In addition to the qualitative measure provided by ConsScale in the form of the 13 conceptual levels
of consciousness, a related quantitative score (the CQS) can be also calculated.
See below for specific information about the CQS and how it is calculated.
CQS possible values range from 0 to 1000.
See Table 1 for main CQS reference values.
See Figure 1 for a graphical representation of CQS values.
See Calculating the CQS for an explanation of how CQS is calculated.
See Video CQS for a brief presentation about CQS.
TABLE 1. ConsScale CQS Values for Qualitative Reference Levels.
LEVEL
DESCRIPTION
CQS
1
Decontrolled
0.00
2
Reactive
0.18
3
Adaptive
2.22
4
Attentional
12.21
5
Executive
41.23
6
Emotional
101.08
7
Self-Conscious
200.03
8
Empathic
341.45
9
Social
524.54
10
Human-Like
745.74
11
Super-Conscious
1000.00
FIGURE 1. CQS values for agents qualifying for levels 1 to 11.
X-axis represents the CLS value, and Y-axis the resulting CQS.
CLS is the ConsScale Cumulative Score. See below.
The CQS curve depicted in Fig. 1 spans from 0 to 1000 in an exponential fashion, representing the cumulative synergy produced by the addition and integration of cognitive features level after level. As the perceived overall cognitive performance increases, the score also increases exponentially, providing significant values from levels 4 and 5 upwards (see Table 1).
First of all, remember that you don't need to calculate the CQS yourself, you can use the online ConsScale Calculator.
Having a quantitative score associated with the scale is a benefit from the following points of view: on one hand, as implementations can be evaluated concretely, individual and comparative studies are possible; on the other, specific fitness functions could be defined in order to apply evolutionary computing approaches.
The CQS is designed to cover all the possibilities that could exist in a MC implementation, i.e. all possible combinations of CS_{i,j}.
the CQS is able to provide a specific numerical value for each conceptual level; additionally, non-canonical implementations which do not comply exactly with a concrete level (because they also show a partial amount of features from other levels) can be quantitatively evaluated and assigned a value between two canonical levels (see Figure 1).
Doing the maths:
The CQS can be calculated in three steps. First of all, the quantitative score for each particular level in the scale (L_{i}) has to be determined. Basically, L_{i} represents to what extend the implementation under evaluation complies with a given level i. Provided that the implementation fulfills the corresponding architectural requirements, the number of cognitive skills (CS_{i,j}) present in the agent is taken into account.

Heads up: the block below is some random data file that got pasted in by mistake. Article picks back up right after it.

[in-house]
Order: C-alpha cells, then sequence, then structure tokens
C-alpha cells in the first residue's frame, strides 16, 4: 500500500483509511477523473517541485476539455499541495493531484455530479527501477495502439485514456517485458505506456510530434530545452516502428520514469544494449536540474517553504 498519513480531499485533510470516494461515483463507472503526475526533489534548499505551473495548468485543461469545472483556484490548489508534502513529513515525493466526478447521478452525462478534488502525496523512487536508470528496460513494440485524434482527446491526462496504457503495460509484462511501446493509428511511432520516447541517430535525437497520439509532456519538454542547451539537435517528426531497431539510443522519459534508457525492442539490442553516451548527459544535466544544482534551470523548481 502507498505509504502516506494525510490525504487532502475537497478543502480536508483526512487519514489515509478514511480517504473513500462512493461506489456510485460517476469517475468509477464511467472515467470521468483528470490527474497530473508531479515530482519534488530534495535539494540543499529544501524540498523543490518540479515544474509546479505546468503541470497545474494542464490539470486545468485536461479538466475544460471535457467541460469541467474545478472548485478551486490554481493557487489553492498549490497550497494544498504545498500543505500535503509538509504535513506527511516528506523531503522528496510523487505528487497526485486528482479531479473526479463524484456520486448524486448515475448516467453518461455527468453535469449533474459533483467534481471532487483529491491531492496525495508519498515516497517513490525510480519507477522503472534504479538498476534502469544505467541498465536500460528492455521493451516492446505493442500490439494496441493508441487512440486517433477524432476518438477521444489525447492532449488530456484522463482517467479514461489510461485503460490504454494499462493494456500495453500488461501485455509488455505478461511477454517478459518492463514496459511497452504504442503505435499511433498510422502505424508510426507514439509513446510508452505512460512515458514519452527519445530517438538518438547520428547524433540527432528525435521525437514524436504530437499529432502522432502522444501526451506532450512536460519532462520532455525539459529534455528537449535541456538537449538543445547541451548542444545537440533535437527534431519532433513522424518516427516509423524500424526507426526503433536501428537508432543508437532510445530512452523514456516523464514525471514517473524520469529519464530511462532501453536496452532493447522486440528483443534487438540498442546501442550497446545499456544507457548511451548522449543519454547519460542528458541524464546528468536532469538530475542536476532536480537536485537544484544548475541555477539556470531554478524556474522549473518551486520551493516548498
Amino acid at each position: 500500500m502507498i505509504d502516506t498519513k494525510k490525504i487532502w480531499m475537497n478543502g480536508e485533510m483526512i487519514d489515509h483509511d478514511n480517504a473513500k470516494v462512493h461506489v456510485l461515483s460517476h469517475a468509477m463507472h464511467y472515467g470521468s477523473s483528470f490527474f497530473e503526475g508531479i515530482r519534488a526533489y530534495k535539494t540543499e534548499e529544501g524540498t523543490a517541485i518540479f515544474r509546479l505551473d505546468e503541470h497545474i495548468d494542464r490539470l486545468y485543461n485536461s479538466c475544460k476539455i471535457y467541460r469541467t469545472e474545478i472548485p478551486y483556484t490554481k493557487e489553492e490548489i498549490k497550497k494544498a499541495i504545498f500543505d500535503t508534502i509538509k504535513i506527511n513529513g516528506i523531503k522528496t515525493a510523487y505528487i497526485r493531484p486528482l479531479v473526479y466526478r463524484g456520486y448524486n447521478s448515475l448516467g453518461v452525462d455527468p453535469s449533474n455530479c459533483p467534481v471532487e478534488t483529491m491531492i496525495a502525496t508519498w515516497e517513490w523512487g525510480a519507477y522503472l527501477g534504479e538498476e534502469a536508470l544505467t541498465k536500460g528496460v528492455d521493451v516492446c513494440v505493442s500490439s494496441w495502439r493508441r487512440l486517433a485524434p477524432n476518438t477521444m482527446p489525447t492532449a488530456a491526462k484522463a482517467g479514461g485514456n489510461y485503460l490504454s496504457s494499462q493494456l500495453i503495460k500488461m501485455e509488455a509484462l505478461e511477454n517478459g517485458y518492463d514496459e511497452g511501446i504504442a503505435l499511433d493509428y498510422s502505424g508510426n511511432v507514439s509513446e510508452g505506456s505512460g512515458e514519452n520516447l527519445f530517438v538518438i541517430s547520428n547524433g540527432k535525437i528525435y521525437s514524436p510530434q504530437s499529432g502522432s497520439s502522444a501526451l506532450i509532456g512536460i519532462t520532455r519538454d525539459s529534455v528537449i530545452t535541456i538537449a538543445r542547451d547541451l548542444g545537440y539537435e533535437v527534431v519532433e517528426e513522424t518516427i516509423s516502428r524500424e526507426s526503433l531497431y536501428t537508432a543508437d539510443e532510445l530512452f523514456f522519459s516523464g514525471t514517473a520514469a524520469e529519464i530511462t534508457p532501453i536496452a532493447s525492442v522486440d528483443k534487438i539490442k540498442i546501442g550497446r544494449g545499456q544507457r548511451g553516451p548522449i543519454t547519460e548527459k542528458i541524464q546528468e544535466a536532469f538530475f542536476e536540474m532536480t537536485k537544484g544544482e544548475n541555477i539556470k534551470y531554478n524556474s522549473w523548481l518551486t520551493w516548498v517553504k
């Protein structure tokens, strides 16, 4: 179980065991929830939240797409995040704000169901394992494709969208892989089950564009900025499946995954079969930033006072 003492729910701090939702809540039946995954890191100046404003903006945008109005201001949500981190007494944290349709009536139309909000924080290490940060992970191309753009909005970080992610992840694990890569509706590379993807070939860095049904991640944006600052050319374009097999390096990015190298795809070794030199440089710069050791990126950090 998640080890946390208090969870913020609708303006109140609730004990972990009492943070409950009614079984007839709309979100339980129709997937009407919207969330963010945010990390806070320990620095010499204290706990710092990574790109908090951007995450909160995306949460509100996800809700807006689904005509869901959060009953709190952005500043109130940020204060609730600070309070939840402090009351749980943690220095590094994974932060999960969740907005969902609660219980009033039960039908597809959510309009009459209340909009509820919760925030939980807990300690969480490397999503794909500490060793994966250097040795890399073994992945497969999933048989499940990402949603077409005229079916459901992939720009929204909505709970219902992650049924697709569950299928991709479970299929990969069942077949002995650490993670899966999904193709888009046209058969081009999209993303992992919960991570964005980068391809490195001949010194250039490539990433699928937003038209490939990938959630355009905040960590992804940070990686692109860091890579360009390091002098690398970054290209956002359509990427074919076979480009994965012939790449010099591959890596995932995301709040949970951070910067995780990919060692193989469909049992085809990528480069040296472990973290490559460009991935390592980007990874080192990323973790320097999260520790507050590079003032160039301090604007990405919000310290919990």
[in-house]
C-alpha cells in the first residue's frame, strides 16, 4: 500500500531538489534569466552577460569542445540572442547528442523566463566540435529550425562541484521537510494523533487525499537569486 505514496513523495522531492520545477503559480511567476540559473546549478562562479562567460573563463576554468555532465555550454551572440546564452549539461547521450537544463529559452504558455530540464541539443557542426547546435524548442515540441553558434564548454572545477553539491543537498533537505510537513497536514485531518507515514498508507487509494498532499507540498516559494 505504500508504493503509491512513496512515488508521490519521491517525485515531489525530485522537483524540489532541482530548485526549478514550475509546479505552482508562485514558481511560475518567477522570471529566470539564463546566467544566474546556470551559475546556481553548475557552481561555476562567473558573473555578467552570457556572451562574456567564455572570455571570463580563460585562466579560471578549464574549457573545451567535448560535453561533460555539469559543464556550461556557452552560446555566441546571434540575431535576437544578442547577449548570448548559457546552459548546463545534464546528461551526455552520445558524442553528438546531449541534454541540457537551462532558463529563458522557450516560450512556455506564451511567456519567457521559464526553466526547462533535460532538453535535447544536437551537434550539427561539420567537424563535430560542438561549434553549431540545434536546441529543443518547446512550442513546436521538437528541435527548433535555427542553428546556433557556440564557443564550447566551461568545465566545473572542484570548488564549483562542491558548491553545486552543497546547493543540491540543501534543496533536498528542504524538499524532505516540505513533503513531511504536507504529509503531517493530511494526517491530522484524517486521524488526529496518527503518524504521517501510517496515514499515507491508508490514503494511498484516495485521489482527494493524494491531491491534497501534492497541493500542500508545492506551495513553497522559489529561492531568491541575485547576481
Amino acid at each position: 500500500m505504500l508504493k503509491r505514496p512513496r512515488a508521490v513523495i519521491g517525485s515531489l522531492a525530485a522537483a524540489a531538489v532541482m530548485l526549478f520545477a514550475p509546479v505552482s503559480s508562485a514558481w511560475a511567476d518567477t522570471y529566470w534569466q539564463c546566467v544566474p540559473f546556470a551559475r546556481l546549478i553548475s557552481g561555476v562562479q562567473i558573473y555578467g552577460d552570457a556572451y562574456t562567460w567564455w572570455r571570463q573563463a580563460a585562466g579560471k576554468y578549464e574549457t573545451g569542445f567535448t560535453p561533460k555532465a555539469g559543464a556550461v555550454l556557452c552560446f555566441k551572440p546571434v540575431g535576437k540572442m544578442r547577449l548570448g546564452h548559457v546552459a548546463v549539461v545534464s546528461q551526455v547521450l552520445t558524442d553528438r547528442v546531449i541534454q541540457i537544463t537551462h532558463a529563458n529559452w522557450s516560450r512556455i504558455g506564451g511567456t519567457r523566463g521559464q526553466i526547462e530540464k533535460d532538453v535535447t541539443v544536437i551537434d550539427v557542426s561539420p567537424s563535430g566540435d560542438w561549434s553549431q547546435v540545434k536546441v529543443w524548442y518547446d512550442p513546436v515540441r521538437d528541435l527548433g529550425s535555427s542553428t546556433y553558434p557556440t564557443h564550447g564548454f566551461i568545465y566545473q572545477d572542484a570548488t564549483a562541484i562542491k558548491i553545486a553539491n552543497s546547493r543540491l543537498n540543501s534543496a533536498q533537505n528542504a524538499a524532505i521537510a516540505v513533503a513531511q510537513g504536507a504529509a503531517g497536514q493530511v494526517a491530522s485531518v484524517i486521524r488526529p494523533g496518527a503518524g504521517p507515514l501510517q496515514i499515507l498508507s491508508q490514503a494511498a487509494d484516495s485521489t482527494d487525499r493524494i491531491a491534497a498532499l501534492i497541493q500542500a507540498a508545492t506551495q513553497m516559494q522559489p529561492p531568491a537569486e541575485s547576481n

Even though the total number of cognitive skills considered for each level is different, the calculation of Li has to be pondered equally for all levels; in other words, L_{i} is to provide a measure of the degree of accomplishment of level i, independently of the total number of cognitive features defined for each level. As mentioned in the definition of the scale, the first three levels (-1, 0, and 1) are of reference value, but they do not have any associated cognitive skills, therefore L_{-1}, L_{0}, and L_{1} are always 0 and there is no need to perform any calculation. For the rest of levels (2 to 11) the equation (1) is to be resolved.
Equation 1:
Where ncsf (number of cognitive skills fulfilled) is the number of cognitive skills (CS_{i,j}) that the agent entirely fulfills, J is the maximum number of cognitive skills considered for any level (10 in ConsScale V2), and J_{i} is the total number of cognitive skills defined in level i. L_{i} is designed as an exponential curve in order to provide a meaningful value correlated with the existing synergy between the various cognitive skills that can be present at a certain level. Minimum possible value of L_{i} is 0 and maximum value is 1. The latter means that level i is fully accomplished by the implementation.
Once the value of L_{i} has been calculated for each level, a Cumulative Level Score (CLS) can be obtained as indicated in equation (2).
Equation 2:
CLS combines all particular level scores into a single measure that follows a logarithmic progression. The arrangement of the cumulative measure prevents the overall scale meaning to be distorted by the combined effect of poor L_{i} scores in lower levels with high scores in higher levels. In other words, CLS enforces the quantitative measure to follow the same guideline as indicated in the qualitative measure.
Finally, the CQS score is obtained evaluating the exponential function defined in equation (3).
Equation 3:
Where K and a are constant numbers (0.97062765 and -1 respectively) specifically defined to normalize the score possible values from 0 to 1000. Consequently, the minimum score is 0 (which corresponds to ConsScale levels -1, 0, and 1) and maximum level of artificial consciousness is represented by a CQS of 1000 (for level 11).
See [1] for more details about the CQS.
Video CQS. Brief Description of ConsScale Quantitative Score (3 min.).
[1] Arrabales, R. Ledezma, A. and Sanchis, A. "Establishing a Roadmap and Metrics for Conscious Machines Development". In Proceedings of the 8th IEEE International Confenrence on Cognitive Informatics. G. Baciu, Y. Wang, Y.Y. Yao, W. Kinsner, K. Chan & L.A. Zadeh (Eds.). Hong Kong. June 2009. Pages 94-101. ISBN 978-1-4244-4642-1.